Toyota Transitions, by Eric Peters

Looks like Toyota, regrettably, is going woke. From Eric Peters at

Toyota is the world’s largest single car company. It sells more cars than any other car company. So why would it transition into the world’s largest “mobility” company?

And what does that even mean?

Well, it means that Akio Toyoda – the CEO and grandson of the company’s founder – is turning the company’s direction over to Koji Sato, who is currently the chief branding officer of the company. He will become CEO – and Toyota will shift gears and transition into a company that sells transportation as a service, which is what that term “mobility” means.

In other words, the old model of people buying cars will be replaced by people renting . . . mobility.

In other words – or rather the words of the WEF – you will own nothing and be happy.

There it goes, again.

But, why? And – how?

Toyota is not a dying company on life-support, dependent upon rent-seeking for its ever-diminishing market share – like General Motors, for instance. Or Tesla, for that matter – which has had to resort to heavy discounts to offset declining sales of its hugely expensive electric cars, whose novelty factor appears to be wearing off.

Toyota has no problem selling cars. Especially cars like the Prius hybrid, which is (by far) the best-selling hybrid ever and one of the best-selling cars, period. People love the Prius because (unlike “masks”) it works. Functionally – and economically. People can afford it – and it makes sense to buy it. It does not limit . . . mobility.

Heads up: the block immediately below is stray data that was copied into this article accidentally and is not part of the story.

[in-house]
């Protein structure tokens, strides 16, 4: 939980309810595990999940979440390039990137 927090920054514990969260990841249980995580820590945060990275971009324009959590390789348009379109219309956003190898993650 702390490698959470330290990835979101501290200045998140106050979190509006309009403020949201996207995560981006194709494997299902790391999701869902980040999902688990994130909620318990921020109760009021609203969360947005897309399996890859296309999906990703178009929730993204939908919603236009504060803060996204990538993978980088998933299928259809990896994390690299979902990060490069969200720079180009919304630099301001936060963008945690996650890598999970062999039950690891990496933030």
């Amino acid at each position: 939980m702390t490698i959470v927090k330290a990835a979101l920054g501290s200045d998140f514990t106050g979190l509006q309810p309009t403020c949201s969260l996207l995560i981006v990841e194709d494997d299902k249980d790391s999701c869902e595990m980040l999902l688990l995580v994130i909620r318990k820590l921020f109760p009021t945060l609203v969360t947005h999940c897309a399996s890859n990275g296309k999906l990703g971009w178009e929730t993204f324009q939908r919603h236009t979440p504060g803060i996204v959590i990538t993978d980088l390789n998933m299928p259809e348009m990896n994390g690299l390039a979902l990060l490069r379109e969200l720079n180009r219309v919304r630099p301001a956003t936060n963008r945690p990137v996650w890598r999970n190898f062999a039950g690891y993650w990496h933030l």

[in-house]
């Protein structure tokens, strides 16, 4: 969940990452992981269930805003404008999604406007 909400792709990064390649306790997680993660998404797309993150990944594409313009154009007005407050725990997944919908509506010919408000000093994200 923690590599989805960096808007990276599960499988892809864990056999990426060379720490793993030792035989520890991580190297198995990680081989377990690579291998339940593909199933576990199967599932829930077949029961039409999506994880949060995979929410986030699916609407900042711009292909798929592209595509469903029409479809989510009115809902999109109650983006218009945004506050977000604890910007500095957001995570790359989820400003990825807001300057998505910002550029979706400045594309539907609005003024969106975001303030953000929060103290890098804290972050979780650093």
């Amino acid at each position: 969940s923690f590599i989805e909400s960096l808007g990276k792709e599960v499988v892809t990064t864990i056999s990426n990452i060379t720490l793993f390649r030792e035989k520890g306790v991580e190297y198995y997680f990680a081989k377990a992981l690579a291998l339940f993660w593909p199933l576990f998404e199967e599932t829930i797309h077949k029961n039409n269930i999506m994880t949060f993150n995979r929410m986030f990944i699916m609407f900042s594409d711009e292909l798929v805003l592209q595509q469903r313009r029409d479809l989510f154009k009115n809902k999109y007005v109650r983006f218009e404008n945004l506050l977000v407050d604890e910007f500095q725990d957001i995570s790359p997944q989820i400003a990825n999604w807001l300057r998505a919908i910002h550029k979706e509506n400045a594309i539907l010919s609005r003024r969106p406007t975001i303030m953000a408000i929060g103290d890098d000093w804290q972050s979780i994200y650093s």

It enhances it.

And that is probably the problem – and accounts for the why as regards the pending transition.

Mr. Toyoda thought – and worse, said, in public – that electric cars don’t work. Functionally – or economically.

And for those reasons, they don’t make sense – for the company – if money can’t be made selling them. Nissan – which has already made the transition – might have followed his advice and not lost a fortune losing money on the Leaf, the electric car it “sold” for less than it cost to make.

Mr. Toyoda thought the best interests of the company founded by his grandfather dovetailed with the best interests of customers who bought profit-generating (and mobility enhancing) Toyotas – over and over and over again. Not just the Prius, either. Other cars like the best-selling Camry and the best-ever-selling Corolla – more of which have been sold worldwide than any other car in history, including the Model T Ford and the VW Beetle.

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